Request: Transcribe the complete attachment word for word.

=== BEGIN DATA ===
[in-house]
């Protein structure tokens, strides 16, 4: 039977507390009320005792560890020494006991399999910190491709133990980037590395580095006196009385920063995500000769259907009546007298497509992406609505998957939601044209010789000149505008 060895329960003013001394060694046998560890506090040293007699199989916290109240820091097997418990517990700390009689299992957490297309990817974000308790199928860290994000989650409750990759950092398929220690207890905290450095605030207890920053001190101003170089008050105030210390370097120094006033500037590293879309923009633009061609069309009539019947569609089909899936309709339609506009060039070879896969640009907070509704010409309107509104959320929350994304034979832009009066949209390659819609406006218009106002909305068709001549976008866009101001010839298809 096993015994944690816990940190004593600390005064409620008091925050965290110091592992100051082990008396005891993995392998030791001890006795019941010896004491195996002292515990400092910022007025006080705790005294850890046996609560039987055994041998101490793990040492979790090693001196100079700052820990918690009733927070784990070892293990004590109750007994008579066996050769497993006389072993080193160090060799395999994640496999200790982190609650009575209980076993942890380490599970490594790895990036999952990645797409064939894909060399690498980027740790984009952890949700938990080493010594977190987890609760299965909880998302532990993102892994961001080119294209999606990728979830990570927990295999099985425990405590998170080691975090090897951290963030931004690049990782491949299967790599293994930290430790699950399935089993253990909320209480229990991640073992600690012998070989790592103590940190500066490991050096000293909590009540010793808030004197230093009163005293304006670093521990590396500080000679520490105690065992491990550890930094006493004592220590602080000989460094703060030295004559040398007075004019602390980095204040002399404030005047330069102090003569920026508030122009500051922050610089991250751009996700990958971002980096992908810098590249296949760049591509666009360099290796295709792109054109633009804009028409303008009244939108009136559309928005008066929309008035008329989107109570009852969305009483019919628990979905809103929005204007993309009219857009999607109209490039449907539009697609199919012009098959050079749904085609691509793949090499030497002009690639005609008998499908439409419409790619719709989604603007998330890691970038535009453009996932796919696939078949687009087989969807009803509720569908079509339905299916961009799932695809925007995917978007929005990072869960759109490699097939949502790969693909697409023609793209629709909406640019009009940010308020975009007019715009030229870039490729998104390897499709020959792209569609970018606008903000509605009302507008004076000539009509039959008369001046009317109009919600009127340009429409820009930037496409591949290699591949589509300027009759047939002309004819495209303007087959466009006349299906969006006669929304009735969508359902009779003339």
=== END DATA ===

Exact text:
[in-house]
């Protein structure tokens, strides 16, 4: 039977507390009320005792560890020494006991399999910190491709133990980037590395580095006196009385920063995500000769259907009546007298497509992406609505998957939601044209010789000149505008 060895329960003013001394060694046998560890506090040293007699199989916290109240820091097997418990517990700390009689299992957490297309990817974000308790199928860290994000989650409750990759950092398929220690207890905290450095605030207890920053001190101003170089008050105030210390370097120094006033500037590293879309923009633009061609069309009539019947569609089909899936309709339609506009060039070879896969640009907070509704010409309107509104959320929350994304034979832009009066949209390659819609406006218009106002909305068709001549976008866009101001010839298809 096993015994944690816990940190004593600390005064409620008091925050965290110091592992100051082990008396005891993995392998030791001890006795019941010896004491195996002292515990400092910022007025006080705790005294850890046996609560039987055994041998101490793990040492979790090693001196100079700052820990918690009733927070784990070892293990004590109750007994008579066996050769497993006389072993080193160090060799395999994640496999200790982190609650009575209980076993942890380490599970490594790895990036999952990645797409064939894909060399690498980027740790984009952890949700938990080493010594977190987890609760299965909880998302532990993102892994961001080119294209999606990728979830990570927990295999099985425990405590998170080691975090090897951290963030931004690049990782491949299967790599293994930290430790699950399935089993253990909320209480229990991640073992600690012998070989790592103590940190500066490991050096000293909590009540010793808030004197230093009163005293304006670093521990590396500080000679520490105690065992491990550890930094006493004592220590602080000989460094703060030295004559040398007075004019602390980095204040002399404030005047330069102090003569920026508030122009500051922050610089991250751009996700990958971002980096992908810098590249296949760049591509666009360099290796295709792109054109633009804009028409303008009244939108009136559309928005008066929309008035008329989107109570009852969305009483019919628990979905809103929005204007993309009219857009999607109209490039449907539009697609199919012009098959050079749904085609691509793949090499030497002009690639005609008998499908439409419409790619719709989604603007998330890691970038535009453009996932796919696939078949687009087989969807009803509720569908079509339905299916961009799932695809925007995917978007929005990072869960759109490699097939949502790969693909697409023609793209629709909406640019009009940010308020975009007019715009030229870039490729998104390897499709020959792209569609970018606008903000509605009302507008004076000539009509039959008369001046009317109009919600009127340009429409820009930037496409591949290699591949589509300027009759047939002309004819495209303007087959466009006349299906969006006669929304009735969508359902009779003339």